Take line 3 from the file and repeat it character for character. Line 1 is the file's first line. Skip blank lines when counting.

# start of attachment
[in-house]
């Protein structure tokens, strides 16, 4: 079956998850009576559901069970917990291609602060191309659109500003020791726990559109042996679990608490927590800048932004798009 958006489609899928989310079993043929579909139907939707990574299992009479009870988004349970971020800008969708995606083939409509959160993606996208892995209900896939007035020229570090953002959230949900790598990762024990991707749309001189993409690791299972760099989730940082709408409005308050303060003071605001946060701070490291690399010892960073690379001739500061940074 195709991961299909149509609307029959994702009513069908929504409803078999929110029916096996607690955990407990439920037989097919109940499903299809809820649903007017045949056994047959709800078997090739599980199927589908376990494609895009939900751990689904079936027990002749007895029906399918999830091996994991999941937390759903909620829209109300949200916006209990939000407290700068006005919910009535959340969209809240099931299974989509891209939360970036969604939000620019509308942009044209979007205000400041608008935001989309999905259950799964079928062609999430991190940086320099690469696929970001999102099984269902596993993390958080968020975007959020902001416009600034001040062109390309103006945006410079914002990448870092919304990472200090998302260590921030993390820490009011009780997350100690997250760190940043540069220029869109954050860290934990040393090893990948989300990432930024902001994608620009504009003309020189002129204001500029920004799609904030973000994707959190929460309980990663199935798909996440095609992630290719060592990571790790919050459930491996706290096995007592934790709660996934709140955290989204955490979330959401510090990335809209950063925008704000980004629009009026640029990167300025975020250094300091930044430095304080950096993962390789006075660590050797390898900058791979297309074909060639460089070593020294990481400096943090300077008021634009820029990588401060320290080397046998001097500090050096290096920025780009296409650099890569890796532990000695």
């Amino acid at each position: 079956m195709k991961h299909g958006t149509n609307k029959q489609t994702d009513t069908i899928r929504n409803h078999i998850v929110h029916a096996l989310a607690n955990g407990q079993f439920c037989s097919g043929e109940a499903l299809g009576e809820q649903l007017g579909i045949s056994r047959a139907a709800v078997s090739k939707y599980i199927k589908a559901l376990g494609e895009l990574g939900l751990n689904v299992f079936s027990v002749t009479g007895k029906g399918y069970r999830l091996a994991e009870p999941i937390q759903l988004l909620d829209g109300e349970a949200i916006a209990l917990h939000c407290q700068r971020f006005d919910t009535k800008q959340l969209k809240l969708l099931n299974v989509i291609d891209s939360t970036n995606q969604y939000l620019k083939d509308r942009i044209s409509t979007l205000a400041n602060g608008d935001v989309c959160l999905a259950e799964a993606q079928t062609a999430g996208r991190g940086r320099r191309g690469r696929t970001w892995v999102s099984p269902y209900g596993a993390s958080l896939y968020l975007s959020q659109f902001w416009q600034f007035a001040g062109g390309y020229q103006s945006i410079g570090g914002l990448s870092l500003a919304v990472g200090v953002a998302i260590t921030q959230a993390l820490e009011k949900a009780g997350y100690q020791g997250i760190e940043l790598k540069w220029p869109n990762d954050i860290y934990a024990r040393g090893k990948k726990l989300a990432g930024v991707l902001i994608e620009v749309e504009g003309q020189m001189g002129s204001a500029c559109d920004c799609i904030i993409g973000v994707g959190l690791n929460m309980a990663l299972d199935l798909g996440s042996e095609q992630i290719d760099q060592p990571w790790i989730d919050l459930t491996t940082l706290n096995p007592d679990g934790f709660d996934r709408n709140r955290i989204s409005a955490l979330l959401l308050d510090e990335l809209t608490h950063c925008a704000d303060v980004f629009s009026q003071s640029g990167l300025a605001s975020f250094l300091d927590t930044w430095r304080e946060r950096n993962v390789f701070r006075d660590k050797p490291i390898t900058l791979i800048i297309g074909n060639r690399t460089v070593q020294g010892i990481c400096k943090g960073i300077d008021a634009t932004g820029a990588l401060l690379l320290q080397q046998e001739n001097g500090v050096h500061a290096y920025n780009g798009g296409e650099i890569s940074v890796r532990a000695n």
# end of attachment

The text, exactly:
């Amino acid at each position: 079956m195709k991961h299909g958006t149509n609307k029959q489609t994702d009513t069908i899928r929504n409803h078999i998850v929110h029916a096996l989310a607690n955990g407990q079993f439920c037989s097919g043929e109940a499903l299809g009576e809820q649903l007017g579909i045949s056994r047959a139907a709800v078997s090739k939707y599980i199927k589908a559901l376990g494609e895009l990574g939900l751990n689904v299992f079936s027990v002749t009479g007895k029906g399918y069970r999830l091996a994991e009870p999941i937390q759903l988004l909620d829209g109300e349970a949200i916006a209990l917990h939000c407290q700068r971020f006005d919910t009535k800008q959340l969209k809240l969708l099931n299974v989509i291609d891209s939360t970036n995606q969604y939000l620019k083939d509308r942009i044209s409509t979007l205000a400041n602060g608008d935001v989309c959160l999905a259950e799964a993606q079928t062609a999430g996208r991190g940086r320099r191309g690469r696929t970001w892995v999102s099984p269902y209900g596993a993390s958080l896939y968020l975007s959020q659109f902001w416009q600034f007035a001040g062109g390309y020229q103006s945006i410079g570090g914002l990448s870092l500003a919304v990472g200090v953002a998302i260590t921030q959230a993390l820490e009011k949900a009780g997350y100690q020791g997250i760190e940043l790598k540069w220029p869109n990762d954050i860290y934990a024990r040393g090893k990948k726990l989300a990432g930024v991707l902001i994608e620009v749309e504009g003309q020189m001189g002129s204001a500029c559109d920004c799609i904030i993409g973000v994707g959190l690791n929460m309980a990663l299972d199935l798909g996440s042996e095609q992630i290719d760099q060592p990571w790790i989730d919050l459930t491996t940082l706290n096995p007592d679990g934790f709660d996934r709408n709140r955290i989204s409005a955490l979330l959401l308050d510090e990335l809209t608490h950063c925008a704000d303060v980004f629009s009026q003071s640029g990167l300025a605001s975020f250094l300091d927590t930044w430095r304080e946060r950096n993962v390789f701070r006075d660590k050797p490291i390898t900058l791979i800048i297309g074909n060639r690399t460089v070593q020294g010892i990481c400096k943090g960073i300077d008021a634009t932004g820029a990588l401060l690379l320290q080397q046998e001739n001097g500090v050096h500061a290096y920025n780009g798009g296409e650099i890569s940074v890796r532990a000695n």